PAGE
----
“People don’t realize how much work is involved in putting the fair together,” said fair association vice president Ann Brown. “It’s a year-round effort. There’s so much planning and organizing, and so many things to do.”
Brown is one of the core group that is working hard to keep the fair alive. But, due to the retirement of some key organizers, and the lack of volunteers to fill some key short-term positions, Brown warns the fair’s future is in jeopardy.
Fair association president Steven Adams echoed Brown’s words, saying the fair is in “dire straits” due to the lack of volunteers.
“We’ve had many meetings where we haven’t had a quorum,” said Brown. “That’s only seven people.” The fair association meets monthly, and much of the long-term planning takes place in the winter months. Contracts need to be signed, agreements with vendors need to be hammered out, and planning for new or expanded activities needs to get done.
“People don’t need to attend all the meetings,” Brown said, “but we need to know they have an interest in helping.”
While the fair has a long tradition, Brown recently turned to some new media to help get the word out about the fair needing help. She posted pleas on Facebook asking for volunteers to help at a Tuesday evening work bee this week.
“It was a spectacular turnout,” said Brown. “We had about 20 people show up. I wasn’t expecting so many.” Because of that help, fair organizers were able to do a lot of work in a short amount of time to help get ready for next week’s fair.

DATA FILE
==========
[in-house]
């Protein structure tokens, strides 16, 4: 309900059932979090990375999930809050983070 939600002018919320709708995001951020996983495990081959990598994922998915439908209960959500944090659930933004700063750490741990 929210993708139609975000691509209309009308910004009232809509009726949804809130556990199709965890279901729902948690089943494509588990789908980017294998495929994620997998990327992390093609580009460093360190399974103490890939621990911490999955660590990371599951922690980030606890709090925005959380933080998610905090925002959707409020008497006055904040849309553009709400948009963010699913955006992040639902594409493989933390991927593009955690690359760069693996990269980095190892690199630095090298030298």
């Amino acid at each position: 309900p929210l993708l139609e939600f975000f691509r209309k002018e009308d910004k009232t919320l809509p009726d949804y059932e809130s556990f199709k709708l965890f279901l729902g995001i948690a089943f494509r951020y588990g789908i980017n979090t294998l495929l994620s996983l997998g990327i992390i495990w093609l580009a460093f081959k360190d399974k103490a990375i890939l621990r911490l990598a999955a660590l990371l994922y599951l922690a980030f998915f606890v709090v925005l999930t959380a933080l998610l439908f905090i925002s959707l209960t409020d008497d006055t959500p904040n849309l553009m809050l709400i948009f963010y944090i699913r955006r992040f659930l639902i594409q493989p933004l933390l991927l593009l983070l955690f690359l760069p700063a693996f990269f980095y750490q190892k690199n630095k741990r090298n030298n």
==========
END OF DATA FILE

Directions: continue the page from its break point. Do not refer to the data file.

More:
“It was morally uplifting,” said Brown of the turnout for Tuesday’s work bee. She added that fair organizers were very discouraged at the lack of help as recently as two weeks ago.
But there’s still quite a bit left to do, and many volunteers are still needed to help the fair operate smoothly during its four-day run. Although the fairgrounds are in Wilmington, the event attracts people from throughout southern Vermont and beyond. Anyone from anywhere will be welcome to come and help make the fair run smoothly. (See below.)
Even with a short-term bump in volunteer help, the long-term future of the fair remains in doubt.
“We need some commitments,” said Brown. “To continue long term, we need some people to step up.”
This past year saw the retirement from the fair association of three veteran members: Liz Wheeler and two of Brown’s family members, father Stanley Cross and sister-in-law Diana Brown.
“They were such key players,” said Ann Brown. “Whenever anyone had a question, they usually had the answer.”
Brown, Adams, and a small core of association officers have shouldered much of the work over the past year, getting ready for next week. For Brown, it’s partly due to family tradition.
“My family has been here since the beginning,” she said. “I remember Gramps telling stories about the fair when I was little. It’s got a lot of sentimental value. I don’t want to see it end.”